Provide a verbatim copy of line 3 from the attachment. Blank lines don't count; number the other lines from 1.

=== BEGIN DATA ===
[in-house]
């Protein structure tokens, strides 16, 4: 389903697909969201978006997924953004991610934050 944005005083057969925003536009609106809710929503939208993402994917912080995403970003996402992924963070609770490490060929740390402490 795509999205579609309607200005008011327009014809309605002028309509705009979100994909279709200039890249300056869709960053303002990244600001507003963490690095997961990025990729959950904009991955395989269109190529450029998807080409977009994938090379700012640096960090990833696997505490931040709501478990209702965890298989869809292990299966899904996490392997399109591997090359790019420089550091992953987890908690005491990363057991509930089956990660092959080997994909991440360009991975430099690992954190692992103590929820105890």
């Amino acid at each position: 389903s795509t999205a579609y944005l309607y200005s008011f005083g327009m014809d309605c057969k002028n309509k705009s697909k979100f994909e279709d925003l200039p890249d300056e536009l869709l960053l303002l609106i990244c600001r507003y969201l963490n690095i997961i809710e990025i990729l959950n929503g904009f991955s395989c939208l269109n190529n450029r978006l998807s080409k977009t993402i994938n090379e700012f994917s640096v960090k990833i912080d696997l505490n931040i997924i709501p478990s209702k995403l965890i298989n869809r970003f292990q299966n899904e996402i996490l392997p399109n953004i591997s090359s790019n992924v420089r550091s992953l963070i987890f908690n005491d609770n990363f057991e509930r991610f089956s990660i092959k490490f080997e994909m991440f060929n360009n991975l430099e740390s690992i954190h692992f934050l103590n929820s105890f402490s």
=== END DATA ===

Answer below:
């Amino acid at each position: 389903s795509t999205a579609y944005l309607y200005s008011f005083g327009m014809d309605c057969k002028n309509k705009s697909k979100f994909e279709d925003l200039p890249d300056e536009l869709l960053l303002l609106i990244c600001r507003y969201l963490n690095i997961i809710e990025i990729l959950n929503g904009f991955s395989c939208l269109n190529n450029r978006l998807s080409k977009t993402i994938n090379e700012f994917s640096v960090k990833i912080d696997l505490n931040i997924i709501p478990s209702k995403l965890i298989n869809r970003f292990q299966n899904e996402i996490l392997p399109n953004i591997s090359s790019n992924v420089r550091s992953l963070i987890f908690n005491d609770n990363f057991e509930r991610f089956s990660i092959k490490f080997e994909m991440f060929n360009n991975l430099e740390s690992i954190h692992f934050l103590n929820s105890f402490s």